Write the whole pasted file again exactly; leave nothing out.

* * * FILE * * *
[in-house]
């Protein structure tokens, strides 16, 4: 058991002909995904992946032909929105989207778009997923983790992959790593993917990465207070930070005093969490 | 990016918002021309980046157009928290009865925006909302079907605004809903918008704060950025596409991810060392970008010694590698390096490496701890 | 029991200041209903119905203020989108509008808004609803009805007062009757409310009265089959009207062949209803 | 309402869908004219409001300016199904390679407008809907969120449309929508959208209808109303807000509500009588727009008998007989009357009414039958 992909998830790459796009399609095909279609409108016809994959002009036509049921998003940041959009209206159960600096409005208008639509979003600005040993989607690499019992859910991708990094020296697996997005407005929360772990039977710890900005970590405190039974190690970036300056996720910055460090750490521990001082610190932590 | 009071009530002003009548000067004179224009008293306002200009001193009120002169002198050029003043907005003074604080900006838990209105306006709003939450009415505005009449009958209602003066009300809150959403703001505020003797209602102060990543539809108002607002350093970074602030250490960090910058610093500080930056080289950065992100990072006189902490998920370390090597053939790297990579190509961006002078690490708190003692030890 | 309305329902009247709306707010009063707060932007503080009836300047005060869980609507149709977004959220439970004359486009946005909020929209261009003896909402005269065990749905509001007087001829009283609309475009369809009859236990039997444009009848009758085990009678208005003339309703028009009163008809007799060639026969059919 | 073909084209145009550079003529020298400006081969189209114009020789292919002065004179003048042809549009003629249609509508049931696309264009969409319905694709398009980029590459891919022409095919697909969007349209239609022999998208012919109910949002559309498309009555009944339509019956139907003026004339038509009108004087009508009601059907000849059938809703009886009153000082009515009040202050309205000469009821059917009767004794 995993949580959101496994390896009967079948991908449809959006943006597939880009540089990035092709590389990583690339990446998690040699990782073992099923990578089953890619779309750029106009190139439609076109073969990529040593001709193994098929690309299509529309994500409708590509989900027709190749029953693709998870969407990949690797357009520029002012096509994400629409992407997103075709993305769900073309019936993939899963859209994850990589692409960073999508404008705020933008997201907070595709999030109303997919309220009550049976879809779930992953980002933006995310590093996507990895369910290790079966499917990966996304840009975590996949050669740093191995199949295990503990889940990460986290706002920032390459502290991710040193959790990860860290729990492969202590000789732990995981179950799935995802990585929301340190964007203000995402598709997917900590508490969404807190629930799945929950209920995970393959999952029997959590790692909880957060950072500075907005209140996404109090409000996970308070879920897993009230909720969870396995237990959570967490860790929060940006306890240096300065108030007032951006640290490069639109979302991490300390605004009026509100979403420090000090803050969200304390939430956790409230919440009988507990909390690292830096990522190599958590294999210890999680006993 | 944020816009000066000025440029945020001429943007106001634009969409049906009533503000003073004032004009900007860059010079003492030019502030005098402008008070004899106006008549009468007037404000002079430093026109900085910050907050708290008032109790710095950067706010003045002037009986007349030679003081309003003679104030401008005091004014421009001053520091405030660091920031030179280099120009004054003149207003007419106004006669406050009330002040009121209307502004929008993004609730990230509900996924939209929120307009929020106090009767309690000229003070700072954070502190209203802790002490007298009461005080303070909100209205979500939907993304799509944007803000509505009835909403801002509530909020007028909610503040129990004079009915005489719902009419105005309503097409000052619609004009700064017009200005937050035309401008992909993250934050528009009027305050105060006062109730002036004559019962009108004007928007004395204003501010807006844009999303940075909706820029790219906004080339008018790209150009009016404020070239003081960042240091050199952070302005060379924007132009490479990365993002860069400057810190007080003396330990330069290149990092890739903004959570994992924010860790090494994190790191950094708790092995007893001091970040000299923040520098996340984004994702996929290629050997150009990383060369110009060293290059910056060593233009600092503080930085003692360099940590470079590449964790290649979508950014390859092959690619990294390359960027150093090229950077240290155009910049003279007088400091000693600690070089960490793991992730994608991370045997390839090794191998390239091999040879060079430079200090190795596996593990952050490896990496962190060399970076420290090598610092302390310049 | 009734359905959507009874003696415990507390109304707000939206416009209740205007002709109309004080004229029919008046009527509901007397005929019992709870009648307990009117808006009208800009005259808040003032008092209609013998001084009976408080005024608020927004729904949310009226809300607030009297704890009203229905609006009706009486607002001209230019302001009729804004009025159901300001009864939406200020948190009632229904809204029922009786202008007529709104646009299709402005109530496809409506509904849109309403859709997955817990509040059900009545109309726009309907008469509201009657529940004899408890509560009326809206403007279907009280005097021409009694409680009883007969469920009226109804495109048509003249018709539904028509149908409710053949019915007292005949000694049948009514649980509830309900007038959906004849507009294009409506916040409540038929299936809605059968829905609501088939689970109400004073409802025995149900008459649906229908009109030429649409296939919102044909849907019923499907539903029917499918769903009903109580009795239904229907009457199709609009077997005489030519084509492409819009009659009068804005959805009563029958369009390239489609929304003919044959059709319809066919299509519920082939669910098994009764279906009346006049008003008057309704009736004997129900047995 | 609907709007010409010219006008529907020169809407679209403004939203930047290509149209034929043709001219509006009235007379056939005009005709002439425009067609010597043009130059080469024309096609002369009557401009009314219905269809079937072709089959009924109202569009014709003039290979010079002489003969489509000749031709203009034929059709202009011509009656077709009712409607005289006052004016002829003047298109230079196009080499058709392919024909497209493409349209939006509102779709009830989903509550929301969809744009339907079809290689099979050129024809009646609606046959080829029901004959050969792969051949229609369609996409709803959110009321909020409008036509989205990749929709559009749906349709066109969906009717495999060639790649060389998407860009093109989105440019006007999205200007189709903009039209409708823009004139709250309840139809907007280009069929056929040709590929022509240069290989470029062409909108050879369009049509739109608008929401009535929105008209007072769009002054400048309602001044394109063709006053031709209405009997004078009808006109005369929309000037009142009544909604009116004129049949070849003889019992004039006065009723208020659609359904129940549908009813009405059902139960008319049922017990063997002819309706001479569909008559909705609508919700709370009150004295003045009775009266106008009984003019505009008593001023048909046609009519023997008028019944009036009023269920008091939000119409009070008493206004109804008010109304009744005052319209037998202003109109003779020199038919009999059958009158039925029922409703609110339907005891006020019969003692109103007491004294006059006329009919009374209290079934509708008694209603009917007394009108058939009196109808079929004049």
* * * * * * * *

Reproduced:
[in-house]
């Protein structure tokens, strides 16, 4: 058991002909995904992946032909929105989207778009997923983790992959790593993917990465207070930070005093969490 | 990016918002021309980046157009928290009865925006909302079907605004809903918008704060950025596409991810060392970008010694590698390096490496701890 | 029991200041209903119905203020989108509008808004609803009805007062009757409310009265089959009207062949209803 | 309402869908004219409001300016199904390679407008809907969120449309929508959208209808109303807000509500009588727009008998007989009357009414039958 992909998830790459796009399609095909279609409108016809994959002009036509049921998003940041959009209206159960600096409005208008639509979003600005040993989607690499019992859910991708990094020296697996997005407005929360772990039977710890900005970590405190039974190690970036300056996720910055460090750490521990001082610190932590 | 009071009530002003009548000067004179224009008293306002200009001193009120002169002198050029003043907005003074604080900006838990209105306006709003939450009415505005009449009958209602003066009300809150959403703001505020003797209602102060990543539809108002607002350093970074602030250490960090910058610093500080930056080289950065992100990072006189902490998920370390090597053939790297990579190509961006002078690490708190003692030890 | 309305329902009247709306707010009063707060932007503080009836300047005060869980609507149709977004959220439970004359486009946005909020929209261009003896909402005269065990749905509001007087001829009283609309475009369809009859236990039997444009009848009758085990009678208005003339309703028009009163008809007799060639026969059919 | 073909084209145009550079003529020298400006081969189209114009020789292919002065004179003048042809549009003629249609509508049931696309264009969409319905694709398009980029590459891919022409095919697909969007349209239609022999998208012919109910949002559309498309009555009944339509019956139907003026004339038509009108004087009508009601059907000849059938809703009886009153000082009515009040202050309205000469009821059917009767004794 995993949580959101496994390896009967079948991908449809959006943006597939880009540089990035092709590389990583690339990446998690040699990782073992099923990578089953890619779309750029106009190139439609076109073969990529040593001709193994098929690309299509529309994500409708590509989900027709190749029953693709998870969407990949690797357009520029002012096509994400629409992407997103075709993305769900073309019936993939899963859209994850990589692409960073999508404008705020933008997201907070595709999030109303997919309220009550049976879809779930992953980002933006995310590093996507990895369910290790079966499917990966996304840009975590996949050669740093191995199949295990503990889940990460986290706002920032390459502290991710040193959790990860860290729990492969202590000789732990995981179950799935995802990585929301340190964007203000995402598709997917900590508490969404807190629930799945929950209920995970393959999952029997959590790692909880957060950072500075907005209140996404109090409000996970308070879920897993009230909720969870396995237990959570967490860790929060940006306890240096300065108030007032951006640290490069639109979302991490300390605004009026509100979403420090000090803050969200304390939430956790409230919440009988507990909390690292830096990522190599958590294999210890999680006993 | 944020816009000066000025440029945020001429943007106001634009969409049906009533503000003073004032004009900007860059010079003492030019502030005098402008008070004899106006008549009468007037404000002079430093026109900085910050907050708290008032109790710095950067706010003045002037009986007349030679003081309003003679104030401008005091004014421009001053520091405030660091920031030179280099120009004054003149207003007419106004006669406050009330002040009121209307502004929008993004609730990230509900996924939209929120307009929020106090009767309690000229003070700072954070502190209203802790002490007298009461005080303070909100209205979500939907993304799509944007803000509505009835909403801002509530909020007028909610503040129990004079009915005489719902009419105005309503097409000052619609004009700064017009200005937050035309401008992909993250934050528009009027305050105060006062109730002036004559019962009108004007928007004395204003501010807006844009999303940075909706820029790219906004080339008018790209150009009016404020070239003081960042240091050199952070302005060379924007132009490479990365993002860069400057810190007080003396330990330069290149990092890739903004959570994992924010860790090494994190790191950094708790092995007893001091970040000299923040520098996340984004994702996929290629050997150009990383060369110009060293290059910056060593233009600092503080930085003692360099940590470079590449964790290649979508950014390859092959690619990294390359960027150093090229950077240290155009910049003279007088400091000693600690070089960490793991992730994608991370045997390839090794191998390239091999040879060079430079200090190795596996593990952050490896990496962190060399970076420290090598610092302390310049 | 009734359905959507009874003696415990507390109304707000939206416009209740205007002709109309004080004229029919008046009527509901007397005929019992709870009648307990009117808006009208800009005259808040003032008092209609013998001084009976408080005024608020927004729904949310009226809300607030009297704890009203229905609006009706009486607002001209230019302001009729804004009025159901300001009864939406200020948190009632229904809204029922009786202008007529709104646009299709402005109530496809409506509904849109309403859709997955817990509040059900009545109309726009309907008469509201009657529940004899408890509560009326809206403007279907009280005097021409009694409680009883007969469920009226109804495109048509003249018709539904028509149908409710053949019915007292005949000694049948009514649980509830309900007038959906004849507009294009409506916040409540038929299936809605059968829905609501088939689970109400004073409802025995149900008459649906229908009109030429649409296939919102044909849907019923499907539903029917499918769903009903109580009795239904229907009457199709609009077997005489030519084509492409819009009659009068804005959805009563029958369009390239489609929304003919044959059709319809066919299509519920082939669910098994009764279906009346006049008003008057309704009736004997129900047995 | 609907709007010409010219006008529907020169809407679209403004939203930047290509149209034929043709001219509006009235007379056939005009005709002439425009067609010597043009130059080469024309096609002369009557401009009314219905269809079937072709089959009924109202569009014709003039290979010079002489003969489509000749031709203009034929059709202009011509009656077709009712409607005289006052004016002829003047298109230079196009080499058709392919024909497209493409349209939006509102779709009830989903509550929301969809744009339907079809290689099979050129024809009646609606046959080829029901004959050969792969051949229609369609996409709803959110009321909020409008036509989205990749929709559009749906349709066109969906009717495999060639790649060389998407860009093109989105440019006007999205200007189709903009039209409708823009004139709250309840139809907007280009069929056929040709590929022509240069290989470029062409909108050879369009049509739109608008929401009535929105008209007072769009002054400048309602001044394109063709006053031709209405009997004078009808006109005369929309000037009142009544909604009116004129049949070849003889019992004039006065009723208020659609359904129940549908009813009405059902139960008319049922017990063997002819309706001479569909008559909705609508919700709370009150004295003045009775009266106008009984003019505009008593001023048909046609009519023997008028019944009036009023269920008091939000119409009070008493206004109804008010109304009744005052319209037998202003109109003779020199038919009999059958009158039925029922409703609110339907005891006020019969003692109103007491004294006059006329009919009374209290079934509708008694209603009917007394009108058939009196109808079929004049």